“People always tell me, ‘You guys are a metal band’ or something crazy like that,” explained Everett during an early morning interview a few weeks back. Shoeless and dressed in a poncho and short shorts that seem hijacked from 1986, he tugged at the curled corner of his mustache, “I just don’t see it that way. We are more of an old-school ’70s rock band. You know, Thin Lizzy, Blue Öyster Cult, or ZZ Top or Cactus. I guess we can be pretty fired up sometimes, and we like to play fast, so maybe that is what they are responding to.” And respond they do. Just ask the management at The Palms, who hosted a Pleasure show a while back that featured everything from raucous crowd surfing and tripped-out, spinning, noodle-armed hippies to a makeshift mosh pit and one extra-zealous fan shaking a front window until it smashed. “For sure, it can get radical,” said Everett matter-of-factly.
Interestingly enough, Pleasure, which originally included current Pacific Haze frontman Zach Doiron, had broken up and all but disbanded earlier this spring. Doiron was gone, drummer Tony Melino left the band due to frustrations over scheduling difficulties, a proper new drummer was hard to find, and Everett and the others were kicking the tires on different projects and interests. But then the surf world came calling. An early EP, For Your Listening …, had been discovered by Conner and Parker Coffin, two brothers from Montecito who are rising stars in the international surf scene. The Coffins had scored some of their videos with Pleasure’s tunes. Conner even showed up to jam with the boys on occasion. Then, shortly after Pleasure started fading into oblivion, Conner hit the band up requesting new tunes for a bigger film project, set to be released later this year. “It was the slap in the face we needed,” said Everett. “And we have been putting it back together ever since.”
“Just get yourself a bike, a babe, some beers, and head out north on the 101. Our music will be the perfect soundtrack for the ride,” summed up Zach Doiron, lead guitarist of Pacific Haze, and, well, after listening to them play, I think the born-and-raised Carp muso is spot-on. They throw it back with a rollicking and free Americana rock blues sound à la The Band that, depending on who is leading the vocals, can trend toward some major-league, honey-dripping, Southern-fried soul.
The newest of the three bands, Pacific Haze also could be the most polished of the lot. Though they only officially began this past spring, they came together out of the ashes of the once-proud but now-defunct Carpinteria band Sprout, an outfit that performed to critical acclaim 2009-2012. Pacific Haze started its journey when Doiron and fellow Sprout refugee Colin Shepherd (guitar and harmonica) were hanging and creating music with Wesley Birch last summer up in Bodega Bay at the Rainbow Girls’ cabin. After they laid some tracks down, it occurred to them that they were onto something and thus began the search to properly flesh out a band. In time, Birch was convinced to convert to the bass, Nick Hansink was recruited to handle percussions, and, after trying out all sorts drummers, East Coast transplant Zachariah Godlove assumed control of the skins. The coming together was so fast and fluid that the boys hopped in a van just a few months after forming and took off on a summertime tour, gigging and busking their way around the northwest for the past two months. “It’s been a great tour, just as unendingly wild as we could have hoped for,” said Doiron during their final days on the road. “Lots of good people and places, as well as plenty of not so amazing ones …. Though they make for good stories, I suppose.”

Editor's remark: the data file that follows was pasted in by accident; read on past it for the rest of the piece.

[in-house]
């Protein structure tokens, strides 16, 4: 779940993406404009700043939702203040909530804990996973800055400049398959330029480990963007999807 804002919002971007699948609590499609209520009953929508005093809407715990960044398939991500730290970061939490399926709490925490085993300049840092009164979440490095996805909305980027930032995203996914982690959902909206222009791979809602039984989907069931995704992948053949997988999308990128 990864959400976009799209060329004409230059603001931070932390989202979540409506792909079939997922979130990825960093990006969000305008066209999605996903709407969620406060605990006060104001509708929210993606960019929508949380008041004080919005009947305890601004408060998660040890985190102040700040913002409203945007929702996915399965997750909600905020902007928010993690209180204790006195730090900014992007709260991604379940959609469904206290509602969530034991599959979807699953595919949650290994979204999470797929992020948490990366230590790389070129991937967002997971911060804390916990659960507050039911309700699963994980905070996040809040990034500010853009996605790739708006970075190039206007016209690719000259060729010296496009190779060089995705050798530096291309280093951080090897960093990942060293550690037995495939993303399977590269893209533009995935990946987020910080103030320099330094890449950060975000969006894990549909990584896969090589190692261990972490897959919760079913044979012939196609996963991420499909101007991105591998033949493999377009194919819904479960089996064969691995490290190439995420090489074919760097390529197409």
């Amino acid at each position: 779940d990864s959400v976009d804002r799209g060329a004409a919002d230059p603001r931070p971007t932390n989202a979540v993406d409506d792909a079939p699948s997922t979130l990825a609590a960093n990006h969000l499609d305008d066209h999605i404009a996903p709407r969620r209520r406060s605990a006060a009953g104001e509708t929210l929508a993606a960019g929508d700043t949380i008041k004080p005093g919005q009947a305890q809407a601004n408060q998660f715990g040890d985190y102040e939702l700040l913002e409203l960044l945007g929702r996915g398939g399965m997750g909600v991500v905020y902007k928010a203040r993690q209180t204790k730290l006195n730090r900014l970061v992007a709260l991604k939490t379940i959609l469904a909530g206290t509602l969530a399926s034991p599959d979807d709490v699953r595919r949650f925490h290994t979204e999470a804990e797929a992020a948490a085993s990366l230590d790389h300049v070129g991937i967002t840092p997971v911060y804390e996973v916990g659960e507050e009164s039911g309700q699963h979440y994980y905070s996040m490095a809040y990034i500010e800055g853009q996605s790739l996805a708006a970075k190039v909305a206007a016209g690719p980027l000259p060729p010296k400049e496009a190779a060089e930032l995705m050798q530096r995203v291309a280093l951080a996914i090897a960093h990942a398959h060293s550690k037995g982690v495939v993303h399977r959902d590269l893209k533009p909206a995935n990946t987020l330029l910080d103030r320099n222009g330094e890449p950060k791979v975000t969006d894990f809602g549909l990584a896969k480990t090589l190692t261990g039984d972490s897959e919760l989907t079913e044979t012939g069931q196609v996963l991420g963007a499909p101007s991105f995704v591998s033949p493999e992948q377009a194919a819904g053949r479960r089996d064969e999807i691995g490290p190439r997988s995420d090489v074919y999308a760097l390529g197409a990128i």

Shortly before heading out, in fact part and parcel to their fundraising efforts toward said tour, Pacific Haze put on a show with Pleasure and ATM at a woodworking space in Carp that occasionally pulls covert double-duty as a venue. The night was a blissed-out blur for all in attendance, with the music being the biggest takeaway outside of the hangover that many surely woke up with. Though the bands all played their own individual sets, they also regularly sat in with each other, helping spin the whole affair into one big, feel-good family affair that you could definitely, at least at times, legitimately bang your head to. “Rockin’ out with the boys is always a blast! Both bands bring so much love to the stage every time we play with them; it definitely pushes us,” explained Dorion of the unique bond between his band and Pleasure and ATM. “Rivalry isn’t the right word — it’s something more along the lines of a brotherhood, that respect that comes from knowing what it is like to get a band together, write, rehearse, record, and perform in front of your peers. You see them put on such a passionate performance, and half of you is in awe and the other half says, ‘We gotta go out there and give it up even harder.’ We push each other to get better.”
The Santa Barbara Independent presents Indy Live featuring Afishinsea the Moon, Pleasure, and Pacific Haze on Thursday, August 14, 8 p.m, at SOhO Restaurant & Music (1221 State St.). For tickets and info, call (805) 962-7776 or visit sohosb.com.